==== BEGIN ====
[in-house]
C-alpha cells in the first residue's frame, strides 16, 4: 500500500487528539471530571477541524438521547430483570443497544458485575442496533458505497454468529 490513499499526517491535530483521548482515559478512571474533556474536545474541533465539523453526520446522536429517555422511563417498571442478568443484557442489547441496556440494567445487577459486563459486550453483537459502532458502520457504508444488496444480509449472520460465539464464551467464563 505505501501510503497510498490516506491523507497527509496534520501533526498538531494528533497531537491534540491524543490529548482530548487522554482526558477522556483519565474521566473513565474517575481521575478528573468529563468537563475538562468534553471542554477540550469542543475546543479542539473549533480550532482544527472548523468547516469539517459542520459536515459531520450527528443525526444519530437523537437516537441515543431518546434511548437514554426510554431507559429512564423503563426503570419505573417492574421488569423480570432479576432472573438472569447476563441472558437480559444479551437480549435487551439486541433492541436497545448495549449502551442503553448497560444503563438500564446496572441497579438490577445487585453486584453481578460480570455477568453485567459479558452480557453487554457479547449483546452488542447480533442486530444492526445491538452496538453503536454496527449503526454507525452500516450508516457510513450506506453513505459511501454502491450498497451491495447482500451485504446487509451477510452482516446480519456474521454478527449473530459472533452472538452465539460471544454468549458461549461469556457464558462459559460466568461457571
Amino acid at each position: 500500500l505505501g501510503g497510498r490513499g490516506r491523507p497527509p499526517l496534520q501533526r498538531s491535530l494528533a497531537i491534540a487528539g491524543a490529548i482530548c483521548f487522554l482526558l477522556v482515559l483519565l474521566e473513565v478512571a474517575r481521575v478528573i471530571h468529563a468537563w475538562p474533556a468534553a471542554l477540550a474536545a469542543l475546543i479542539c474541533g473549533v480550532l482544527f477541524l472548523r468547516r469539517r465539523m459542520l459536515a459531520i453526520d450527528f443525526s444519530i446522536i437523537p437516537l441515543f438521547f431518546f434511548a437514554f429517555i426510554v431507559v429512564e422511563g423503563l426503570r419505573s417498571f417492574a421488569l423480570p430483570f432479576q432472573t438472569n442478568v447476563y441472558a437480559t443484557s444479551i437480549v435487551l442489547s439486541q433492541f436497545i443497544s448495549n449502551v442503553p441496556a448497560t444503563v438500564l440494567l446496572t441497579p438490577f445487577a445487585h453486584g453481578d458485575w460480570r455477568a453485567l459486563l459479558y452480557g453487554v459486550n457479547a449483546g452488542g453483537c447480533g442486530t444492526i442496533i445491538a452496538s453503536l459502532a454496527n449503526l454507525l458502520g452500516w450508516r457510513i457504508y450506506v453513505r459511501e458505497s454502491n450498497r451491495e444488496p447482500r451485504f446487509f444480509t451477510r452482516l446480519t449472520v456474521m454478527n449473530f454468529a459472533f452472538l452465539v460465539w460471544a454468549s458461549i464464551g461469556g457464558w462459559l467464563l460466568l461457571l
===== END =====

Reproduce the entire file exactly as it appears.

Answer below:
[in-house]
C-alpha cells in the first residue's frame, strides 16, 4: 500500500487528539471530571477541524438521547430483570443497544458485575442496533458505497454468529 490513499499526517491535530483521548482515559478512571474533556474536545474541533465539523453526520446522536429517555422511563417498571442478568443484557442489547441496556440494567445487577459486563459486550453483537459502532458502520457504508444488496444480509449472520460465539464464551467464563 505505501501510503497510498490516506491523507497527509496534520501533526498538531494528533497531537491534540491524543490529548482530548487522554482526558477522556483519565474521566473513565474517575481521575478528573468529563468537563475538562468534553471542554477540550469542543475546543479542539473549533480550532482544527472548523468547516469539517459542520459536515459531520450527528443525526444519530437523537437516537441515543431518546434511548437514554426510554431507559429512564423503563426503570419505573417492574421488569423480570432479576432472573438472569447476563441472558437480559444479551437480549435487551439486541433492541436497545448495549449502551442503553448497560444503563438500564446496572441497579438490577445487585453486584453481578460480570455477568453485567459479558452480557453487554457479547449483546452488542447480533442486530444492526445491538452496538453503536454496527449503526454507525452500516450508516457510513450506506453513505459511501454502491450498497451491495447482500451485504446487509451477510452482516446480519456474521454478527449473530459472533452472538452465539460471544454468549458461549461469556457464558462459559460466568461457571
Amino acid at each position: 500500500l505505501g501510503g497510498r490513499g490516506r491523507p497527509p499526517l496534520q501533526r498538531s491535530l494528533a497531537i491534540a487528539g491524543a490529548i482530548c483521548f487522554l482526558l477522556v482515559l483519565l474521566e473513565v478512571a474517575r481521575v478528573i471530571h468529563a468537563w475538562p474533556a468534553a471542554l477540550a474536545a469542543l475546543i479542539c474541533g473549533v480550532l482544527f477541524l472548523r468547516r469539517r465539523m459542520l459536515a459531520i453526520d450527528f443525526s444519530i446522536i437523537p437516537l441515543f438521547f431518546f434511548a437514554f429517555i426510554v431507559v429512564e422511563g423503563l426503570r419505573s417498571f417492574a421488569l423480570p430483570f432479576q432472573t438472569n442478568v447476563y441472558a437480559t443484557s444479551i437480549v435487551l442489547s439486541q433492541f436497545i443497544s448495549n449502551v442503553p441496556a448497560t444503563v438500564l440494567l446496572t441497579p438490577f445487577a445487585h453486584g453481578d458485575w460480570r455477568a453485567l459486563l459479558y452480557g453487554v459486550n457479547a449483546g452488542g453483537c447480533g442486530t444492526i442496533i445491538a452496538s453503536l459502532a454496527n449503526l454507525l458502520g452500516w450508516r457510513i457504508y450506506v453513505r459511501e458505497s454502491n450498497r451491495e444488496p447482500r451485504f446487509f444480509t451477510r452482516l446480519t449472520v456474521m454478527n449473530f454468529a459472533f452472538l452465539v460465539w460471544a454468549s458461549i464464551g461469556g457464558w462459559l467464563l460466568l461457571l